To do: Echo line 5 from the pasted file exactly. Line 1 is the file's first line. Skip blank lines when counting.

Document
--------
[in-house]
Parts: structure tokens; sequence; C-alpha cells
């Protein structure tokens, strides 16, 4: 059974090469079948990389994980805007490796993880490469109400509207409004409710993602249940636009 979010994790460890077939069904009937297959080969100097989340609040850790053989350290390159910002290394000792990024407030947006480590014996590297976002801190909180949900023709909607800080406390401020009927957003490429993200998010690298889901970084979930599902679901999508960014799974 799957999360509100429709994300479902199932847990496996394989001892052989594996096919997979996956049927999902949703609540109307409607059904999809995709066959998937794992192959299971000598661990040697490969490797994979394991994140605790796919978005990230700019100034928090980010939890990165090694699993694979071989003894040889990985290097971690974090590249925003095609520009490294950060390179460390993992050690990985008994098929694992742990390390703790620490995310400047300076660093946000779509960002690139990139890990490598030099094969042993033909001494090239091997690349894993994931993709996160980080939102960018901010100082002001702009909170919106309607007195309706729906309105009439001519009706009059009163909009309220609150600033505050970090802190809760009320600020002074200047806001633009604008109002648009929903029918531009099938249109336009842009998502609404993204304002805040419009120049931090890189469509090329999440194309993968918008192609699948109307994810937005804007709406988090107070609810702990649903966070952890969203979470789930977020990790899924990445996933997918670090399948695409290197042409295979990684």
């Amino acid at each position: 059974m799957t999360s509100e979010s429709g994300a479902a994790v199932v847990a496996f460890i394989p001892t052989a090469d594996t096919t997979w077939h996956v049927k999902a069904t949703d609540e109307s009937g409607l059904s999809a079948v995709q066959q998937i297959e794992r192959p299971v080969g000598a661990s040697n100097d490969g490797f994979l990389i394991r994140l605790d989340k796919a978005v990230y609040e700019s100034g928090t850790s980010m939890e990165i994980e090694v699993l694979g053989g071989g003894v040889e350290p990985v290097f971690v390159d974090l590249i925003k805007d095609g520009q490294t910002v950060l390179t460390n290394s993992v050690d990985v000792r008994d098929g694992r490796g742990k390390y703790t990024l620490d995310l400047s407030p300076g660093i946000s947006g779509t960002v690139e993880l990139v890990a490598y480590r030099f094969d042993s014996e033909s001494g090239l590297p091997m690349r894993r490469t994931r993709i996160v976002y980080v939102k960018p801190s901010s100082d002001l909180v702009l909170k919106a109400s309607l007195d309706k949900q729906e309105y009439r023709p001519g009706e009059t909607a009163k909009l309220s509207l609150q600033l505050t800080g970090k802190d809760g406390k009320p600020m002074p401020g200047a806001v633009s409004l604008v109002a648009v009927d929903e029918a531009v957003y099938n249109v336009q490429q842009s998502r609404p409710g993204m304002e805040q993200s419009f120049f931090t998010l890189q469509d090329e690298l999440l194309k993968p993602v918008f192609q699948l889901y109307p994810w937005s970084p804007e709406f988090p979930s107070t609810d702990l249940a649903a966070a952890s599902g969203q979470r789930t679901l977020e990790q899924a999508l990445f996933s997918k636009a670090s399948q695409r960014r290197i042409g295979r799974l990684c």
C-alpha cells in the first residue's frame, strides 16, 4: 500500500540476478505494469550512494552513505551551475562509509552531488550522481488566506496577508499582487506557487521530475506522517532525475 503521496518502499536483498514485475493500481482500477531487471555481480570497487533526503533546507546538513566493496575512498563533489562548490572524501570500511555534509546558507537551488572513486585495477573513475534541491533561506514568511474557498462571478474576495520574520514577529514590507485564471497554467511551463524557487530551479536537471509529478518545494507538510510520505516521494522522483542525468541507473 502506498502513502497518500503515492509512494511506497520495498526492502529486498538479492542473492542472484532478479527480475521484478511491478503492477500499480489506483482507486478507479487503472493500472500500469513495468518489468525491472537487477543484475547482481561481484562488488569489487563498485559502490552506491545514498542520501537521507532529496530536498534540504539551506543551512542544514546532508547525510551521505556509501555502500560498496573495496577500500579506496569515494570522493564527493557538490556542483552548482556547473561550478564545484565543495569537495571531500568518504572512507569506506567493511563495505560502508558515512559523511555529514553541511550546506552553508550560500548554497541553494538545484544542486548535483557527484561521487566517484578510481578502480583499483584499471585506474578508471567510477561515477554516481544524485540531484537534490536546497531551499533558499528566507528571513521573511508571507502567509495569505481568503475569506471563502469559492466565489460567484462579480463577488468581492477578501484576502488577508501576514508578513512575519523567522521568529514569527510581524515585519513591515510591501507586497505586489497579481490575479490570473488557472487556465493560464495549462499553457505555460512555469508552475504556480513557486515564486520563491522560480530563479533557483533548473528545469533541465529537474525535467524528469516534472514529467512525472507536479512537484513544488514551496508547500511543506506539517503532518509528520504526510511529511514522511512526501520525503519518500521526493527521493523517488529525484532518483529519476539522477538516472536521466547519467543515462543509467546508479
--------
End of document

C-alpha cells in the first residue's frame, strides 16, 4: 500500500540476478505494469550512494552513505551551475562509509552531488550522481488566506496577508499582487506557487521530475506522517532525475 503521496518502499536483498514485475493500481482500477531487471555481480570497487533526503533546507546538513566493496575512498563533489562548490572524501570500511555534509546558507537551488572513486585495477573513475534541491533561506514568511474557498462571478474576495520574520514577529514590507485564471497554467511551463524557487530551479536537471509529478518545494507538510510520505516521494522522483542525468541507473 502506498502513502497518500503515492509512494511506497520495498526492502529486498538479492542473492542472484532478479527480475521484478511491478503492477500499480489506483482507486478507479487503472493500472500500469513495468518489468525491472537487477543484475547482481561481484562488488569489487563498485559502490552506491545514498542520501537521507532529496530536498534540504539551506543551512542544514546532508547525510551521505556509501555502500560498496573495496577500500579506496569515494570522493564527493557538490556542483552548482556547473561550478564545484565543495569537495571531500568518504572512507569506506567493511563495505560502508558515512559523511555529514553541511550546506552553508550560500548554497541553494538545484544542486548535483557527484561521487566517484578510481578502480583499483584499471585506474578508471567510477561515477554516481544524485540531484537534490536546497531551499533558499528566507528571513521573511508571507502567509495569505481568503475569506471563502469559492466565489460567484462579480463577488468581492477578501484576502488577508501576514508578513512575519523567522521568529514569527510581524515585519513591515510591501507586497505586489497579481490575479490570473488557472487556465493560464495549462499553457505555460512555469508552475504556480513557486515564486520563491522560480530563479533557483533548473528545469533541465529537474525535467524528469516534472514529467512525472507536479512537484513544488514551496508547500511543506506539517503532518509528520504526510511529511514522511512526501520525503519518500521526493527521493523517488529525484532518483529519476539522477538516472536521466547519467543515462543509467546508479